Kemi is a city in Finland, located in the province of Lapland, in the Kemijoki estuary. Kemi has a population of 20,586 (30 June 2020) and covers an area of 747.28 km² (1 January 2020), of which 95.37 km² of land, 7.38 km² of inland waters and the remaining 644.53 km² of sea. In terms of land area, Kemi is the smallest and most densely populated municipality in the province of Lapland. Its neighboring municipalities are Keminmaa, Simo and Tornio. Kemi is the third largest municipality in the province of Lapland in terms of population. The word Kemi means trampled meadow to camp on.

In 2015, the City of Kemi and the municipalities of Keminmaa and Simon negotiated the merger into a new city of Kemi. The merger was scheduled to take place from the beginning of 2017. The Kemi and Simon municipal councils approved the merger proposal, but the Keminmaa council rejected it.



The city of Kemi was established by the Decree of the Imperial Majesty on March 5, 1869. The port of Kemi was established at the same time, and the city also acquired the rights of a tapioca city, i.e. the rights to foreign trade. Even before the city rights, a wood processing industry had been established in Kemi (Laitakari steam sawmill in 1863).

After the founding of the city, the Kemi region quickly grew into one of the most significant concentrations of the wood processing industry in Finland. Kemi Oy began operations in 1893, Kemi Oy's sulphite pulp mill was started up in 1919, Veitsiluoto Oy started operations by establishing a sawmill in the Veitsiluoto district in 1922 and a pulp mill in 1930. With the growth of industry, transport connections also improved: railway 1902 and airport 1939.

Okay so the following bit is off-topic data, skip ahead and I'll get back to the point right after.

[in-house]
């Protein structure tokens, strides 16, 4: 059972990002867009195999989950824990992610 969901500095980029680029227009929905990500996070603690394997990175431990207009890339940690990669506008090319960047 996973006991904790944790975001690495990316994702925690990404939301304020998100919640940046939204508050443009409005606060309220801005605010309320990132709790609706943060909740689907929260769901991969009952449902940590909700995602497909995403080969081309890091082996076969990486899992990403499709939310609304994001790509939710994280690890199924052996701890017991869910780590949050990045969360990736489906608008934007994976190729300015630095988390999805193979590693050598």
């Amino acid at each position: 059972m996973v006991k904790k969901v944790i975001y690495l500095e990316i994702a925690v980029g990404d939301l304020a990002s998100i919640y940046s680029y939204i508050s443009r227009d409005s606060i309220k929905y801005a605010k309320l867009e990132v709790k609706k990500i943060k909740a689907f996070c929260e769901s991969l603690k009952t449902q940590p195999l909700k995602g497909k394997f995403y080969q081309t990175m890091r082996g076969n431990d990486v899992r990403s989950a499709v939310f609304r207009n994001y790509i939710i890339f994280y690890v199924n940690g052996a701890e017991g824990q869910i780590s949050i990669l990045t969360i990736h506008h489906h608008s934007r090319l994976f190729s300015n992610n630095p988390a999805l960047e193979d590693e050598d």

Until 1931, industrial plants and residential areas of the working population were located in rural municipalities outside the city. In early 1931, the suburbs of the factory were annexed to the city and the city became an industrial and workers' city. The city’s land area rose from 5.8 square kilometers to 83.5 square kilometers. The population increased from 3,543 to 16,795. Kemi's current area is less than 94 square kilometers, making it the smallest municipality in Northern Finland.

During the Winter and Continuation Wars, the city of Kemi was spared from bombing, but during the Lapland War, the Germans blew up the bridges over the Kemijoki River and also tried to demolish Kemi City Hall by blowing three floors away from the bottom of the house. However, thanks to its exceptional elevator shafts, Kemi City Hall was so strong that it did not collapse. In addition, Finnish soldiers had emptied the water tank on the upper floors of the house, which served as a water tower, before the blast. Kemi Town Hall was renovated and later expanded.

The post-war period was an uncertain time in Finland, when the communist coup was feared. The events in Kemi in 1949 began with a strike at the Kemijoki swimming site. The strikes ended in the deaths of two people during a demonstration march in Kemi on Thursday, August 18, 1949.

As the wood processing industry continued to expand into the paper and board industry, Kemi grew into a city with almost 30,000 inhabitants by the 1960s. At that time, Kemi was the second most important and largest city in Northern Finland, right after Oulu. In the 1970s, as automation reduced the need for industrial labor, and as the state concentrated its agencies in the county capital, Rovaniemi, the population of Kemi began to decline.